Jonny Brownlee might have ‘completed’ the Olympic medal set but is still racing and chasing his lifelong dream: the perfect triathlon.
The 32-year-old memorably completed the set of Olympic medals with mixed relay gold in Tokyo, having won individual silver and bronze at the previous two Games.
Brownlee stepped off the blue carpet and announced he was done and dusted over Olympic distance – like brother Alistair, he would step up to long-distance racing.
First, Jonny’s plan was to jet off on a long holiday and switch off from training. How did that go?
“Not much of that really happened,” chuckled Brownlee. “I planned but didn’t book stuff and that was probably the mistake I made.
“I’m an endurance athlete, my default is to train. Looking back I probably did go back into training too quickly and I should have enjoyed the post-Tokyo period a bit more.
“I wanted to carry on from a good Tokyo, to keep coming back and showing I can do it.”
Among the things that turned Brownlee’s head was the revelation from a reporter in interviews after the mixed relay that his run leg had been the fastest of the whole field.
That planted the seed for one of the sharpest U-turns in swim, bike, run history – a fact that his nearest and dearest won’t let him forget.
“My training partners and girlfriend have been telling me ‘you weren’t going to do this, you weren’t going to try and qualify,’” he said.
“Hearing about how quick I’d run made me go, ‘wow, maybe I can do this again!’”
We are now in the fourth epoch of Brownlee’s 16-year odyssey in the sport and there are two secrets behind his next push.
“I’ve changed the mentality of training and being more relaxed around it,” I revealed. “I definitely got carried away with wanting every session to be perfect and better than the week before.
“I’ve gone into it with the view that a decent session is 95% of the way there, you can’t be a world-beater every day.
“Secondly, nutrition, I’ve made a big change because my diet wasn’t the best. I’m eating less bread, less cakes, less sugar. It’s about relaxing into it and Tokyo helped with that, knowing I’ve achieved everything I ever wanted to achieve.”
His main target for 2022 is a home Commonwealth Games in Birmingham.
He will also target new courses and low-key World Cup events, citing racing in Sardinia as an example of a long-held ambition.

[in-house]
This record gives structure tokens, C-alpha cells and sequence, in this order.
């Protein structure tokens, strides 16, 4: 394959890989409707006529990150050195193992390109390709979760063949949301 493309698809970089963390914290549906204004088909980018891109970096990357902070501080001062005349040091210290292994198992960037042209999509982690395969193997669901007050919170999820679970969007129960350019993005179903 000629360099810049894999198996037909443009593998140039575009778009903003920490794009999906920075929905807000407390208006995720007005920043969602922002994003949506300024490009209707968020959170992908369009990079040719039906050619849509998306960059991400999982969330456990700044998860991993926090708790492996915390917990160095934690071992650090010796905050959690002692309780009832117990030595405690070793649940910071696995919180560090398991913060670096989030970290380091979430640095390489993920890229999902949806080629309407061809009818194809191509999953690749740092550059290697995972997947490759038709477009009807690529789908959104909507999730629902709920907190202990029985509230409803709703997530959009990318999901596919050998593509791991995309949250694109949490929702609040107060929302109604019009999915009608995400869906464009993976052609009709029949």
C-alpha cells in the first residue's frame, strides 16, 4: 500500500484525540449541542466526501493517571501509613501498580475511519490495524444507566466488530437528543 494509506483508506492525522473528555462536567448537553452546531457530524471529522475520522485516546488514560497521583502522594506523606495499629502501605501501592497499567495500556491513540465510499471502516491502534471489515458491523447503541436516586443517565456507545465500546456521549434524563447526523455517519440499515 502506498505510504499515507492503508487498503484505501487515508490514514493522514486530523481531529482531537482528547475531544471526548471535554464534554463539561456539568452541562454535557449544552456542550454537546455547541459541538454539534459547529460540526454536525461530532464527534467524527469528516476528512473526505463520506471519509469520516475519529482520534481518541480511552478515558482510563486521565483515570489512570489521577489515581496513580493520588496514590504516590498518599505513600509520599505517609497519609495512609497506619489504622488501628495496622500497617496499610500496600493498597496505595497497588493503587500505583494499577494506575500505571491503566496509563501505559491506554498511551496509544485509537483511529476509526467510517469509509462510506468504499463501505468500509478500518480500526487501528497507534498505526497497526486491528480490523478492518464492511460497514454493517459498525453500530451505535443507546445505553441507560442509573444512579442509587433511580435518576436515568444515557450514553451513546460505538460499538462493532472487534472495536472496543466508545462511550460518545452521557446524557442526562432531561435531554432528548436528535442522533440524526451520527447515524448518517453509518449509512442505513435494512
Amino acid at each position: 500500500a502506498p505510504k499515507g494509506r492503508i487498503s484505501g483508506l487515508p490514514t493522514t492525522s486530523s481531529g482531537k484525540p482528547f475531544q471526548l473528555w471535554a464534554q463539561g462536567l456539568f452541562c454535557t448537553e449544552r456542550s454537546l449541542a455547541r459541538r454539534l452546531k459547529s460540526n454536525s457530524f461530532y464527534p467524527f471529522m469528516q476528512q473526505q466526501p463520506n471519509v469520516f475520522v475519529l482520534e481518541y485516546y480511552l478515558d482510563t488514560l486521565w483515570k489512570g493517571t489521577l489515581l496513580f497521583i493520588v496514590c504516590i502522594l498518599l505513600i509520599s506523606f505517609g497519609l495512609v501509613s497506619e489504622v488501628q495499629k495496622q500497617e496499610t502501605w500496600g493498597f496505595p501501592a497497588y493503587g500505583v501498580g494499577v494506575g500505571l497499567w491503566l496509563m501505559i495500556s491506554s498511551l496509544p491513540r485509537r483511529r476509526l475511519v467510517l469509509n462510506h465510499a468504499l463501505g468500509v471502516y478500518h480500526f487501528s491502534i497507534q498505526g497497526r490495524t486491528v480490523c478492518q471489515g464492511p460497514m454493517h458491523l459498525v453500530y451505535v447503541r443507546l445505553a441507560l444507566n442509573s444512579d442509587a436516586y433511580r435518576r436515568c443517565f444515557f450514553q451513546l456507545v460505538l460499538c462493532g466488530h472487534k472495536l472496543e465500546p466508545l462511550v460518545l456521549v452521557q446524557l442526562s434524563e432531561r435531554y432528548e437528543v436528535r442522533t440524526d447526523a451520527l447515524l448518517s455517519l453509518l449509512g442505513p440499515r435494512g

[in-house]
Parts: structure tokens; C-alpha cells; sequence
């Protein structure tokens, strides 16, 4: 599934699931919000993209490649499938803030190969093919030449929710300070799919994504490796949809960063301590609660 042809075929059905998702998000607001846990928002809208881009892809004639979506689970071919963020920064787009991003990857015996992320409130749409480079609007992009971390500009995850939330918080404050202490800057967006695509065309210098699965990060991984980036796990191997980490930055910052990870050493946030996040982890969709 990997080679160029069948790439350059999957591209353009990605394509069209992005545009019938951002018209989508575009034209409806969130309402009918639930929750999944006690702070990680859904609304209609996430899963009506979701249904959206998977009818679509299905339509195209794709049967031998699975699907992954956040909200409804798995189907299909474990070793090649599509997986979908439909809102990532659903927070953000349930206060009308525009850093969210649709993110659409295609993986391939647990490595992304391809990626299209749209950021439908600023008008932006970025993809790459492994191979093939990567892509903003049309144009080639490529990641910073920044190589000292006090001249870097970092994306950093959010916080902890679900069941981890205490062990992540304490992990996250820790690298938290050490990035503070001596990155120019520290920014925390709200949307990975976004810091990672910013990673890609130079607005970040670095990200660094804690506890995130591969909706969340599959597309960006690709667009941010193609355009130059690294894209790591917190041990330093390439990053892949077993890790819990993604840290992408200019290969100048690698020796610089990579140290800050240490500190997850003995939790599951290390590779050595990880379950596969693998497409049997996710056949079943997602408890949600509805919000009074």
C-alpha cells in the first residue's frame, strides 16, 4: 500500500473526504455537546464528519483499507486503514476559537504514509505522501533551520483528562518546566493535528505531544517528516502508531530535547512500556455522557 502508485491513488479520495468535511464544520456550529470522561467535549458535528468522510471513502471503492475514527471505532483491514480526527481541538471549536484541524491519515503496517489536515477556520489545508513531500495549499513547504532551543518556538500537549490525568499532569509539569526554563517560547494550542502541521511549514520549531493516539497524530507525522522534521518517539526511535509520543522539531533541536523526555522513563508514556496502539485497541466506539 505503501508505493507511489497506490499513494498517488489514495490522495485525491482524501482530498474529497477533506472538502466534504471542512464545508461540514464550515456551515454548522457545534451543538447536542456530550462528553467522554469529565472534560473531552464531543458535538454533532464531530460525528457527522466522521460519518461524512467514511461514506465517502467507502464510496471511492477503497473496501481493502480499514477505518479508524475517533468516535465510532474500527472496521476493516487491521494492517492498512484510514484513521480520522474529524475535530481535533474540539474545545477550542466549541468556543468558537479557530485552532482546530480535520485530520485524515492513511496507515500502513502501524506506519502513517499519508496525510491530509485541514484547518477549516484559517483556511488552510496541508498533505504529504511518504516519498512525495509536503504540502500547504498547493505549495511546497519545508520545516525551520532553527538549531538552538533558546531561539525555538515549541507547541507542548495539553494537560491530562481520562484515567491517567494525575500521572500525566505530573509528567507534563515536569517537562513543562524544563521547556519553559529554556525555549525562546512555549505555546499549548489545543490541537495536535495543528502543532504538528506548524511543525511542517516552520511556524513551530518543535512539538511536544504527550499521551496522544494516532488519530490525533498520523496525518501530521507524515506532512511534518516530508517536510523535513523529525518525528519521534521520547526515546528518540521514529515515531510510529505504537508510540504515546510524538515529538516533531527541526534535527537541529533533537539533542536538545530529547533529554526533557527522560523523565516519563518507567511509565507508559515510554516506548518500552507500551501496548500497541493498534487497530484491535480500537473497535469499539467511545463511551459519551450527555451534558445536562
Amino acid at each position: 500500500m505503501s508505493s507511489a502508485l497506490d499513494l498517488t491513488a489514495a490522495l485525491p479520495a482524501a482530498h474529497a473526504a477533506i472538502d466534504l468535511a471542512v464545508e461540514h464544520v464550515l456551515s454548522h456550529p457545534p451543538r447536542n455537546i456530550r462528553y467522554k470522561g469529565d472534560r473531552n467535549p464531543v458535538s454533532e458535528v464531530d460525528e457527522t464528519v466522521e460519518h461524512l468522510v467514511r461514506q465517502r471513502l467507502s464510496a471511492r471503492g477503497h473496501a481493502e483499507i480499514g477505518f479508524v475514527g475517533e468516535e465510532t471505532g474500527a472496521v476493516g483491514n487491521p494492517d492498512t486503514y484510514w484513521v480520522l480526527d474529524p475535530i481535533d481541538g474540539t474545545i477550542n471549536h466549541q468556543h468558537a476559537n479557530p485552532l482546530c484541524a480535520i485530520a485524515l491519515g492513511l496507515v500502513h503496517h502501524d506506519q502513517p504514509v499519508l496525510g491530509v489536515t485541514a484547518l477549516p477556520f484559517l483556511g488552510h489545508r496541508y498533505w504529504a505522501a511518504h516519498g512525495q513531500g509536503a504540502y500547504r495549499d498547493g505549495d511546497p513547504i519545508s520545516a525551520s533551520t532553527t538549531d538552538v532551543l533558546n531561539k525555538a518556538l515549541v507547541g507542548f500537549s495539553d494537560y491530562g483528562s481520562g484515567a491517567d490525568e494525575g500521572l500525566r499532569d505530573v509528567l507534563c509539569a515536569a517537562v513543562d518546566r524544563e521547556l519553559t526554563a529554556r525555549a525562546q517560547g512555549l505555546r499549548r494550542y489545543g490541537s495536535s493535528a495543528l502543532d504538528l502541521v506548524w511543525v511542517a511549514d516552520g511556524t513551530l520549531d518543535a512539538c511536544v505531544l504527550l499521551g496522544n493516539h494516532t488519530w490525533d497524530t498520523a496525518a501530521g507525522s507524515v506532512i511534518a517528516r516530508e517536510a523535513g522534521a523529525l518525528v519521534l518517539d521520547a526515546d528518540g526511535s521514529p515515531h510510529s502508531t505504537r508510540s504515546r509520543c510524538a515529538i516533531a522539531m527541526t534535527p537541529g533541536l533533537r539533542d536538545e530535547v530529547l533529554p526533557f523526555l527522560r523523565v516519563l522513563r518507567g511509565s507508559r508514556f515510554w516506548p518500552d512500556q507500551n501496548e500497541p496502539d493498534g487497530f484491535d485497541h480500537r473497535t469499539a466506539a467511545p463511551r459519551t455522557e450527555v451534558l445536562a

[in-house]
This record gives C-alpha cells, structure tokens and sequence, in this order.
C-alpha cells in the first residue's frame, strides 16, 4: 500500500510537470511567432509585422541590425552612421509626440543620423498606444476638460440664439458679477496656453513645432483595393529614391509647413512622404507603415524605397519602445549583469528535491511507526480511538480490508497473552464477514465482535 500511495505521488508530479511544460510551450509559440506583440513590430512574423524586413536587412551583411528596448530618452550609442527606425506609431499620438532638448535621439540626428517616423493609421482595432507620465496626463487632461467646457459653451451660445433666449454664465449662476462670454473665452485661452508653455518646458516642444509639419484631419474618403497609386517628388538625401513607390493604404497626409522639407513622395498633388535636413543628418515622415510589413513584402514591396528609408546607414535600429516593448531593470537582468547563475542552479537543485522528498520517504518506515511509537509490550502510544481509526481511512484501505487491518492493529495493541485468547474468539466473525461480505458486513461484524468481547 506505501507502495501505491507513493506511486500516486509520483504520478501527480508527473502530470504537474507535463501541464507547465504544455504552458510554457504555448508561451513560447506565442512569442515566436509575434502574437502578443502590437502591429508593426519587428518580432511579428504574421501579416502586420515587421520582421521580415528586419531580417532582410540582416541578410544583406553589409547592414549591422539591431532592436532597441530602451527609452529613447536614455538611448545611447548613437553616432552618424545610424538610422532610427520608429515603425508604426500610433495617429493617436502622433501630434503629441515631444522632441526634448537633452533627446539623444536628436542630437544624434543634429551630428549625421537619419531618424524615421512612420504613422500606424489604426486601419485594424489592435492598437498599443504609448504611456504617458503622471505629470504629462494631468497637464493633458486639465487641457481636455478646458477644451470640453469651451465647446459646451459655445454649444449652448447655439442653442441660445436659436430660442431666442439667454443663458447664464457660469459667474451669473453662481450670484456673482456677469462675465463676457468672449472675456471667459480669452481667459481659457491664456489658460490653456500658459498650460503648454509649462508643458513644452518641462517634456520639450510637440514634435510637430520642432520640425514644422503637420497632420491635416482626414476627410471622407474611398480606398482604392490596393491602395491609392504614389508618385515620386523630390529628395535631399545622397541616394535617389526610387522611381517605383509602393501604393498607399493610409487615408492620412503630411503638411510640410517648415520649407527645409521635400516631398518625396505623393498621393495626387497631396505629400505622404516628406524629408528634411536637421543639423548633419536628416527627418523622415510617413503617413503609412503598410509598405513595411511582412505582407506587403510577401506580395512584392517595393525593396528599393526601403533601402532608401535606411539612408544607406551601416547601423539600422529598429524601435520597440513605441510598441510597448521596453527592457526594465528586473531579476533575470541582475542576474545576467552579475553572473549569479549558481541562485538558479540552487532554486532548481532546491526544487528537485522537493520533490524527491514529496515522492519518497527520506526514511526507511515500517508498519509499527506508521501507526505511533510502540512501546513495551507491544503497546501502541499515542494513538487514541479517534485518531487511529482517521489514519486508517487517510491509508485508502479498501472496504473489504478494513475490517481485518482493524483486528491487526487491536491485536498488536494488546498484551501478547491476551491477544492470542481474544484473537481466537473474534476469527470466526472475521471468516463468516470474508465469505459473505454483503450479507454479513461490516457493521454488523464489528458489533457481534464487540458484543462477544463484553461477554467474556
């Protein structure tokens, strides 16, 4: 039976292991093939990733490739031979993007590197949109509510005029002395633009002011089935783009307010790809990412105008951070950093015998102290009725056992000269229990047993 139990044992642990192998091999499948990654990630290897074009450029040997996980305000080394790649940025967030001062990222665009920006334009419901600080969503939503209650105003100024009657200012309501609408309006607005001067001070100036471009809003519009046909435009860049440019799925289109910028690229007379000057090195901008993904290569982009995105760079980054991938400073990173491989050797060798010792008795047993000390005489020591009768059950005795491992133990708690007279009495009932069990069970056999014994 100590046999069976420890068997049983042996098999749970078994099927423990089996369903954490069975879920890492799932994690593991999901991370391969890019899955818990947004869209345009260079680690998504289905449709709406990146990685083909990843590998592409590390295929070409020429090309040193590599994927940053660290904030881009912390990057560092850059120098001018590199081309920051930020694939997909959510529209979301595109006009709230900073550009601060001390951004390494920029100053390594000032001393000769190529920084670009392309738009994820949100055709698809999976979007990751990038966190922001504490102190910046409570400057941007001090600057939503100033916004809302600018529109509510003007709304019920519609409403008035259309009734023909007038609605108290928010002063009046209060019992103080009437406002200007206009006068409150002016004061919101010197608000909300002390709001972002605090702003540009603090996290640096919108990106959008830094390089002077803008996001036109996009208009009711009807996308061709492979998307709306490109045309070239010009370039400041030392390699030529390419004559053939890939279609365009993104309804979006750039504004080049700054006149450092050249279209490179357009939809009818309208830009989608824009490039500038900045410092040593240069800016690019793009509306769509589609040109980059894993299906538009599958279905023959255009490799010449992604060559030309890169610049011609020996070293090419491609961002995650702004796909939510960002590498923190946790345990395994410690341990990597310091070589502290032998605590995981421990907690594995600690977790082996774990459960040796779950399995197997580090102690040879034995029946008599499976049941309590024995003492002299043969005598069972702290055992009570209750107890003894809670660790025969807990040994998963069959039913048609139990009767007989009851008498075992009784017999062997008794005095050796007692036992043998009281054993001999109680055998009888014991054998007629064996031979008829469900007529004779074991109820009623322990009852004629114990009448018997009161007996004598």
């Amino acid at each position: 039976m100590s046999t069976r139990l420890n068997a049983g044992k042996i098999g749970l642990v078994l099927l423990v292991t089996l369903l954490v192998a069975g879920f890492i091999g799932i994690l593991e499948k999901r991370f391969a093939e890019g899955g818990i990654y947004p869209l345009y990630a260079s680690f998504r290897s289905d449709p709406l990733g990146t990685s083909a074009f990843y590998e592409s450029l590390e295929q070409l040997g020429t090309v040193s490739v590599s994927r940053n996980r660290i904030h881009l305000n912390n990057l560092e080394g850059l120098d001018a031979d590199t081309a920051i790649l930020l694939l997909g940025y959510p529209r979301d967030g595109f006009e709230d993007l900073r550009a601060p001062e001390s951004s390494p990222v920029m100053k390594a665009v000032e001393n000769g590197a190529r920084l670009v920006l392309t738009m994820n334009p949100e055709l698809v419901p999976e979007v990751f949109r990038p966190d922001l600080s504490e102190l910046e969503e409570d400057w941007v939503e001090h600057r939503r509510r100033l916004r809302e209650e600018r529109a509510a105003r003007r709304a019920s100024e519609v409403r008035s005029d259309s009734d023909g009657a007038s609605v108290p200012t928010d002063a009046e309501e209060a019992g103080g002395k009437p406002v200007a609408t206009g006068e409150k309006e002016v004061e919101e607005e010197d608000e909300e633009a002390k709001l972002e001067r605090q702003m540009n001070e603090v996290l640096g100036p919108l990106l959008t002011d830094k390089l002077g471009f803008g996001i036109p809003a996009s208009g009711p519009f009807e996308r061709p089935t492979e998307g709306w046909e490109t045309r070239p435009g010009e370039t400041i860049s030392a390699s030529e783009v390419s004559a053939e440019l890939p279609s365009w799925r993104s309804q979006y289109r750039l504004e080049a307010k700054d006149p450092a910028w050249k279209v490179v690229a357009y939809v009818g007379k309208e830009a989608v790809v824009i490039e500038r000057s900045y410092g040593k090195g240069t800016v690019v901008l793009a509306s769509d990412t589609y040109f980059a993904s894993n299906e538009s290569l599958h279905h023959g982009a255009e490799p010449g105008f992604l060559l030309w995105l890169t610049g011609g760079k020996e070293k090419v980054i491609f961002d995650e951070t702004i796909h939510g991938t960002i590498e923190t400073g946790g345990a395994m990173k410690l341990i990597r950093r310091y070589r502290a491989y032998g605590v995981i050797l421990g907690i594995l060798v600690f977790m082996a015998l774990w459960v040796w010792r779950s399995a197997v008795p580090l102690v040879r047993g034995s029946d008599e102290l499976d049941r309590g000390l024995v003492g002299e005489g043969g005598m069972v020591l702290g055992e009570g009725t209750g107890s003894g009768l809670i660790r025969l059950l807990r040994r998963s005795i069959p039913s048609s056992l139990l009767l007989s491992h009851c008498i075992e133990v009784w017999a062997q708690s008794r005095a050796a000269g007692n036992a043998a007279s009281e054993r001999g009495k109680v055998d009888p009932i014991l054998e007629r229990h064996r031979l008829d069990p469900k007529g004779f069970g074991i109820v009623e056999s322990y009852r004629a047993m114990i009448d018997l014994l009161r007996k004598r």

Brownlee added: “The main aim is the Commonwealth Games.
“I would really like to perform at a major Games at home once again and I love the Commonwealth Games and competing for Team England and racing at home. That’s a big, big aim for me.”
World Cups still contribute Olympic ranking points for Britain, of course, as the Yorkshireman plots a path to a fourth Games in Paris in 2024.
The bigger goal is to race what Brownlee calls a ‘perfect triathlon’.
Timings and world records in triathlon are a misnomer given no two races are the same, but Alistair’s run to gold in London 2012 is acknowledged as the peak of that discipline.
In true brotherly fashion, Jonny wants to go one better and reach racing nirvana.
“Alistair’s run in London is the benchmark and I’d like to get back towards that, to feel like I can race a whole 10km as fast as I want to,” said Jonny.
“That was a perfect triathlon, he was fourth or fifth out of the water, was the strongest on the bike and then had that amazing run.
“It can happen again and I wouldn’t continue to race Olympic distance if I didn’t think it was possible.
“I need to make sure I don’t overtrain and go into races with a perfect mind and a perfect body. I’ve raced the last few years with niggles and things.
“The conditions, the atmospheric conditions also need to come together to have that perfect race. I believe I can do it and I would obviously be absolutely delighted if it happened in Paris.”
Swim, bike, run in Britain will have a 2022 to remember with AJ Bell 2022 World Triathlon Championship Series Leeds on 11-12 June, triathlon and paratriathlon at Birmingham Commonwealth Games on 29 and 31 July, and Volvo 2022 World Triathlon Para Series Swansea on 6 Aug.
George Holan is chief editor at Plainsmen Post and has articles published in many notable publications in the last decade.